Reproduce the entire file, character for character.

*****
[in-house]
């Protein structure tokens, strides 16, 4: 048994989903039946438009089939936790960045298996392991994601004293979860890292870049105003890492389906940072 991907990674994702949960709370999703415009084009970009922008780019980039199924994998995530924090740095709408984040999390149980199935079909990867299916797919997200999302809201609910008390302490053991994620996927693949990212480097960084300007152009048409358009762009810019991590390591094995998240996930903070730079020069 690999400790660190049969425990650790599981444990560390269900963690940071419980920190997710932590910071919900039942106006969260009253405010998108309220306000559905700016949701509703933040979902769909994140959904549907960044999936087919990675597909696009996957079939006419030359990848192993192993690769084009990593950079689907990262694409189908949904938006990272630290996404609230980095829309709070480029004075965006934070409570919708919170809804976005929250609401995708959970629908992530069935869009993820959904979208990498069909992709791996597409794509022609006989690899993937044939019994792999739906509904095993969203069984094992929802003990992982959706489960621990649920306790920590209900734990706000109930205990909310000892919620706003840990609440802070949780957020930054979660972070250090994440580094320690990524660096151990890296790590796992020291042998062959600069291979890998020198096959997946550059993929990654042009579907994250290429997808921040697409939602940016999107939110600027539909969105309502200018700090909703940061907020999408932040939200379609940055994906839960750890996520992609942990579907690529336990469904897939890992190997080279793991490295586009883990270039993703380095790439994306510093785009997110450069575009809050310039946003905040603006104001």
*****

[in-house]
């Protein structure tokens, strides 16, 4: 048994989903039946438009089939936790960045298996392991994601004293979860890292870049105003890492389906940072 991907990674994702949960709370999703415009084009970009922008780019980039199924994998995530924090740095709408984040999390149980199935079909990867299916797919997200999302809201609910008390302490053991994620996927693949990212480097960084300007152009048409358009762009810019991590390591094995998240996930903070730079020069 690999400790660190049969425990650790599981444990560390269900963690940071419980920190997710932590910071919900039942106006969260009253405010998108309220306000559905700016949701509703933040979902769909994140959904549907960044999936087919990675597909696009996957079939006419030359990848192993192993690769084009990593950079689907990262694409189908949904938006990272630290996404609230980095829309709070480029004075965006934070409570919708919170809804976005929250609401995708959970629908992530069935869009993820959904979208990498069909992709791996597409794509022609006989690899993937044939019994792999739906509904095993969203069984094992929802003990992982959706489960621990649920306790920590209900734990706000109930205990909310000892919620706003840990609440802070949780957020930054979660972070250090994440580094320690990524660096151990890296790590796992020291042998062959600069291979890998020198096959997946550059993929990654042009579907994250290429997808921040697409939602940016999107939110600027539909969105309502200018700090909703940061907020999408932040939200379609940055994906839960750890996520992609942990579907690529336990469904897939890992190997080279793991490295586009883990270039993703380095790439994306510093785009997110450069575009809050310039946003905040603006104001």